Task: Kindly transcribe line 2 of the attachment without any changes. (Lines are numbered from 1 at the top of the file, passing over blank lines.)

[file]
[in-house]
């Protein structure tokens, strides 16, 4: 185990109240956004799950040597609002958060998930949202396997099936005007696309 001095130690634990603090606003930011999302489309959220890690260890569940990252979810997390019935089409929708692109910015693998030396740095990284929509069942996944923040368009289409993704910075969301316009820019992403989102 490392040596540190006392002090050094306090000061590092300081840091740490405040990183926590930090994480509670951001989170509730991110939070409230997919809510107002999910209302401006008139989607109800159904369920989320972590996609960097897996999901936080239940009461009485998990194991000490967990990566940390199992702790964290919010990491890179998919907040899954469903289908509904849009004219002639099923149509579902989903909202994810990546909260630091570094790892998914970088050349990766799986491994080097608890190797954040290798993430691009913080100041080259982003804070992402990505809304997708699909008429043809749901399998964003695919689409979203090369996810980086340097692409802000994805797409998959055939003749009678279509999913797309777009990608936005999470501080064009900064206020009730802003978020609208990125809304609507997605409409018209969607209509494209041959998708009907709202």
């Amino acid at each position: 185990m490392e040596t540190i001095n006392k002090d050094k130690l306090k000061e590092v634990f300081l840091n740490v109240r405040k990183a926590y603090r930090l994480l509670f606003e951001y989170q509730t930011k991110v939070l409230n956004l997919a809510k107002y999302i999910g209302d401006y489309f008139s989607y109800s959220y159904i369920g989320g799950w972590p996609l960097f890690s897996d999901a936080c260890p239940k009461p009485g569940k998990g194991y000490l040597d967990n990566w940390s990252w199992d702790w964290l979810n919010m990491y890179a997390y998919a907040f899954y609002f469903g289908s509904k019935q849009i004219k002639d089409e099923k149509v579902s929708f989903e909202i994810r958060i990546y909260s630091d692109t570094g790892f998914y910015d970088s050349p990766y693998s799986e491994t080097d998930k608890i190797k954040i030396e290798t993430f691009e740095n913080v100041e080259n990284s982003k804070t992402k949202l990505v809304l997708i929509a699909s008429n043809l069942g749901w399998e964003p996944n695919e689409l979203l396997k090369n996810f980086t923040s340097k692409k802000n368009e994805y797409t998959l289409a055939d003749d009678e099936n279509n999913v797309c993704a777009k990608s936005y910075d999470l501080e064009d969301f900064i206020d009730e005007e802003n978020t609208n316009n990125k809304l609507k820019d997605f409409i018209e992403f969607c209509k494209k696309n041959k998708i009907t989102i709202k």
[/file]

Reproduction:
């Protein structure tokens, strides 16, 4: 185990109240956004799950040597609002958060998930949202396997099936005007696309 001095130690634990603090606003930011999302489309959220890690260890569940990252979810997390019935089409929708692109910015693998030396740095990284929509069942996944923040368009289409993704910075969301316009820019992403989102 490392040596540190006392002090050094306090000061590092300081840091740490405040990183926590930090994480509670951001989170509730991110939070409230997919809510107002999910209302401006008139989607109800159904369920989320972590996609960097897996999901936080239940009461009485998990194991000490967990990566940390199992702790964290919010990491890179998919907040899954469903289908509904849009004219002639099923149509579902989903909202994810990546909260630091570094790892998914970088050349990766799986491994080097608890190797954040290798993430691009913080100041080259982003804070992402990505809304997708699909008429043809749901399998964003695919689409979203090369996810980086340097692409802000994805797409998959055939003749009678279509999913797309777009990608936005999470501080064009900064206020009730802003978020609208990125809304609507997605409409018209969607209509494209041959998708009907709202």